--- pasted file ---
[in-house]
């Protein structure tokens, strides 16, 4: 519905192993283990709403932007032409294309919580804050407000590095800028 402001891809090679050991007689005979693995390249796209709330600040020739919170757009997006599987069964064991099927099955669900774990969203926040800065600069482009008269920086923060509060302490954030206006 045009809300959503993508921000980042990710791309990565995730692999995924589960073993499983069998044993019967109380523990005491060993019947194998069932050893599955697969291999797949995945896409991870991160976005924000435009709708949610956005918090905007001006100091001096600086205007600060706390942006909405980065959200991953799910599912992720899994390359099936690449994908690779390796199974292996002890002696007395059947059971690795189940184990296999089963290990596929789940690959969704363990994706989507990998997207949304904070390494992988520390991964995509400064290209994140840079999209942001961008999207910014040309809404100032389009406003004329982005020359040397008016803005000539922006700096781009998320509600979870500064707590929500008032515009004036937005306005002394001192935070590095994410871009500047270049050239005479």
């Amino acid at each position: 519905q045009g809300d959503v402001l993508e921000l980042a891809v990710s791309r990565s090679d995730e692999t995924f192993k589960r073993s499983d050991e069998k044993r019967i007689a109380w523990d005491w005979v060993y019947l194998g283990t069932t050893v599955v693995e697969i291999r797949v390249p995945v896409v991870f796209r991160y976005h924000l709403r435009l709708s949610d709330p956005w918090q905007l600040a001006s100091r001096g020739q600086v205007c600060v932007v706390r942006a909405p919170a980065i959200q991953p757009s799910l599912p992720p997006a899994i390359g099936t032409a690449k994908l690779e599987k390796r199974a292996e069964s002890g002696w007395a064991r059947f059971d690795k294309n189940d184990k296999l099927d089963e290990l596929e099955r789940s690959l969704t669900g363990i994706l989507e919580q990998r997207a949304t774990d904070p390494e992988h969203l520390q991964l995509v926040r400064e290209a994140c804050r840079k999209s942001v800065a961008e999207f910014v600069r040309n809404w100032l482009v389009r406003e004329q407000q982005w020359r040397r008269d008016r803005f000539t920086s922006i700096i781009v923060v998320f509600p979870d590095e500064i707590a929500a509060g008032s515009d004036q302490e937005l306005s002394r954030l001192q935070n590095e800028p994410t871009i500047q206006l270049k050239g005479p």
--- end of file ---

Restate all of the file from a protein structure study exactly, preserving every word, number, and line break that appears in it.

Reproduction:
[in-house]
């Protein structure tokens, strides 16, 4: 519905192993283990709403932007032409294309919580804050407000590095800028 402001891809090679050991007689005979693995390249796209709330600040020739919170757009997006599987069964064991099927099955669900774990969203926040800065600069482009008269920086923060509060302490954030206006 045009809300959503993508921000980042990710791309990565995730692999995924589960073993499983069998044993019967109380523990005491060993019947194998069932050893599955697969291999797949995945896409991870991160976005924000435009709708949610956005918090905007001006100091001096600086205007600060706390942006909405980065959200991953799910599912992720899994390359099936690449994908690779390796199974292996002890002696007395059947059971690795189940184990296999089963290990596929789940690959969704363990994706989507990998997207949304904070390494992988520390991964995509400064290209994140840079999209942001961008999207910014040309809404100032389009406003004329982005020359040397008016803005000539922006700096781009998320509600979870500064707590929500008032515009004036937005306005002394001192935070590095994410871009500047270049050239005479």
């Amino acid at each position: 519905q045009g809300d959503v402001l993508e921000l980042a891809v990710s791309r990565s090679d995730e692999t995924f192993k589960r073993s499983d050991e069998k044993r019967i007689a109380w523990d005491w005979v060993y019947l194998g283990t069932t050893v599955v693995e697969i291999r797949v390249p995945v896409v991870f796209r991160y976005h924000l709403r435009l709708s949610d709330p956005w918090q905007l600040a001006s100091r001096g020739q600086v205007c600060v932007v706390r942006a909405p919170a980065i959200q991953p757009s799910l599912p992720p997006a899994i390359g099936t032409a690449k994908l690779e599987k390796r199974a292996e069964s002890g002696w007395a064991r059947f059971d690795k294309n189940d184990k296999l099927d089963e290990l596929e099955r789940s690959l969704t669900g363990i994706l989507e919580q990998r997207a949304t774990d904070p390494e992988h969203l520390q991964l995509v926040r400064e290209a994140c804050r840079k999209s942001v800065a961008e999207f910014v600069r040309n809404w100032l482009v389009r406003e004329q407000q982005w020359r040397r008269d008016r803005f000539t920086s922006i700096i781009v923060v998320f509600p979870d590095e500064i707590a929500a509060g008032s515009d004036q302490e937005l306005s002394r954030l001192q935070n590095e800028p994410t871009i500047q206006l270049k050239g005479p």